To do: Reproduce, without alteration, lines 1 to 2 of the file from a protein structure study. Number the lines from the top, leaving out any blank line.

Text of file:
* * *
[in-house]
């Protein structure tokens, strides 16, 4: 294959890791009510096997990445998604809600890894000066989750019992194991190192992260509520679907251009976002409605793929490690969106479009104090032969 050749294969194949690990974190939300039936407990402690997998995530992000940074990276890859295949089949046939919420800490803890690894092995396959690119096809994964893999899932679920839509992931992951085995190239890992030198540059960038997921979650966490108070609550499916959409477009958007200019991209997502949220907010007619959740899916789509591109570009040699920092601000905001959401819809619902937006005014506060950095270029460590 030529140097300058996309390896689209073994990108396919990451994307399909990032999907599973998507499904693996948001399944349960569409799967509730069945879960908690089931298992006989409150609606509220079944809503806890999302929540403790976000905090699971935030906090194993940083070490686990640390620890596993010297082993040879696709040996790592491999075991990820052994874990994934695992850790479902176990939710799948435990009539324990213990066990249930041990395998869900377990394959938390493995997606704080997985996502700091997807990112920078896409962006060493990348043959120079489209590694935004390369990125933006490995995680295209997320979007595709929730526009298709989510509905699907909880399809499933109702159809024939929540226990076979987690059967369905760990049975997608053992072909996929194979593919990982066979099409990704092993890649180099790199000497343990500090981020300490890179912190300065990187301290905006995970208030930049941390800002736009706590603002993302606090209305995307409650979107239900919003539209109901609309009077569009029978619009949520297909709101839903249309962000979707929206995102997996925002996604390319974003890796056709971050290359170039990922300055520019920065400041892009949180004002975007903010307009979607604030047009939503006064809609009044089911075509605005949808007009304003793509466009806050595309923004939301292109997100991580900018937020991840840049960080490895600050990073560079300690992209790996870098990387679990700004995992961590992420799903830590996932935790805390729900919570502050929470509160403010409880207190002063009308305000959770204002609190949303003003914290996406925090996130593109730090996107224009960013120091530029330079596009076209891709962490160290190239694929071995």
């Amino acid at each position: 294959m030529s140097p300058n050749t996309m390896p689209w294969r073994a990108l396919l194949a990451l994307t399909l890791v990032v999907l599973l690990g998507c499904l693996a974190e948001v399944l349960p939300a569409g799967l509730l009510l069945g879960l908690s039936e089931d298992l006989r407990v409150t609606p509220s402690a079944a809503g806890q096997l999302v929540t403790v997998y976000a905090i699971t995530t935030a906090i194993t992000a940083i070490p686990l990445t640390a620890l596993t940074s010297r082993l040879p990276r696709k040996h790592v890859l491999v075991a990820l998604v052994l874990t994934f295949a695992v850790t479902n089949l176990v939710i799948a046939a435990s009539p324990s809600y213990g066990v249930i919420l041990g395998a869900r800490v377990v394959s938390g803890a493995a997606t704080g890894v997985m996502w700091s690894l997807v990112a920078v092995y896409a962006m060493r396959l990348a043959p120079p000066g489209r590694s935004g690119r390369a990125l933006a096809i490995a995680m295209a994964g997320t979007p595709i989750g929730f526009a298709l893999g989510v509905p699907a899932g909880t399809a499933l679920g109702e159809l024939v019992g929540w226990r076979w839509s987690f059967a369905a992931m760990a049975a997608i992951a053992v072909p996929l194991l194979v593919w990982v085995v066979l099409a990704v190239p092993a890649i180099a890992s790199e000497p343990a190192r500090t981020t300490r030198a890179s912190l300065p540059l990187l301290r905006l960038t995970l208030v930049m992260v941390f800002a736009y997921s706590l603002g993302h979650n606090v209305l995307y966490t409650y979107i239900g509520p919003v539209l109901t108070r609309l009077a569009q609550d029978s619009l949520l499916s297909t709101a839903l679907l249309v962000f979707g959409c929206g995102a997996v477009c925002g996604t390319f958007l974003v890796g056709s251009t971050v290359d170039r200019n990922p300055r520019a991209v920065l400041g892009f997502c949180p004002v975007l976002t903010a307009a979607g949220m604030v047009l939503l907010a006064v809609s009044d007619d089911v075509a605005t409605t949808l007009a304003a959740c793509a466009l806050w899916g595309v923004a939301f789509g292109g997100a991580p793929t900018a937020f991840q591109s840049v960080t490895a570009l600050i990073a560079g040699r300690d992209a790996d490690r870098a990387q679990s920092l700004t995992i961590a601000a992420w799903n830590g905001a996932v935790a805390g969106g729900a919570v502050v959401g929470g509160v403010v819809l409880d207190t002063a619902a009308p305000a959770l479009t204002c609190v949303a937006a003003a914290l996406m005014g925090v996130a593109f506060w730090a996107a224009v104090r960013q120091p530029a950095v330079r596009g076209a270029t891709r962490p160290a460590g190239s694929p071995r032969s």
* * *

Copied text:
[in-house]
């Protein structure tokens, strides 16, 4: 294959890791009510096997990445998604809600890894000066989750019992194991190192992260509520679907251009976002409605793929490690969106479009104090032969 050749294969194949690990974190939300039936407990402690997998995530992000940074990276890859295949089949046939919420800490803890690894092995396959690119096809994964893999899932679920839509992931992951085995190239890992030198540059960038997921979650966490108070609550499916959409477009958007200019991209997502949220907010007619959740899916789509591109570009040699920092601000905001959401819809619902937006005014506060950095270029460590 030529140097300058996309390896689209073994990108396919990451994307399909990032999907599973998507499904693996948001399944349960569409799967509730069945879960908690089931298992006989409150609606509220079944809503806890999302929540403790976000905090699971935030906090194993940083070490686990640390620890596993010297082993040879696709040996790592491999075991990820052994874990994934695992850790479902176990939710799948435990009539324990213990066990249930041990395998869900377990394959938390493995997606704080997985996502700091997807990112920078896409962006060493990348043959120079489209590694935004390369990125933006490995995680295209997320979007595709929730526009298709989510509905699907909880399809499933109702159809024939929540226990076979987690059967369905760990049975997608053992072909996929194979593919990982066979099409990704092993890649180099790199000497343990500090981020300490890179912190300065990187301290905006995970208030930049941390800002736009706590603002993302606090209305995307409650979107239900919003539209109901609309009077569009029978619009949520297909709101839903249309962000979707929206995102997996925002996604390319974003890796056709971050290359170039990922300055520019920065400041892009949180004002975007903010307009979607604030047009939503006064809609009044089911075509605005949808007009304003793509466009806050595309923004939301292109997100991580900018937020991840840049960080490895600050990073560079300690992209790996870098990387679990700004995992961590992420799903830590996932935790805390729900919570502050929470509160403010409880207190002063009308305000959770204002609190949303003003914290996406925090996130593109730090996107224009960013120091530029330079596009076209891709962490160290190239694929071995």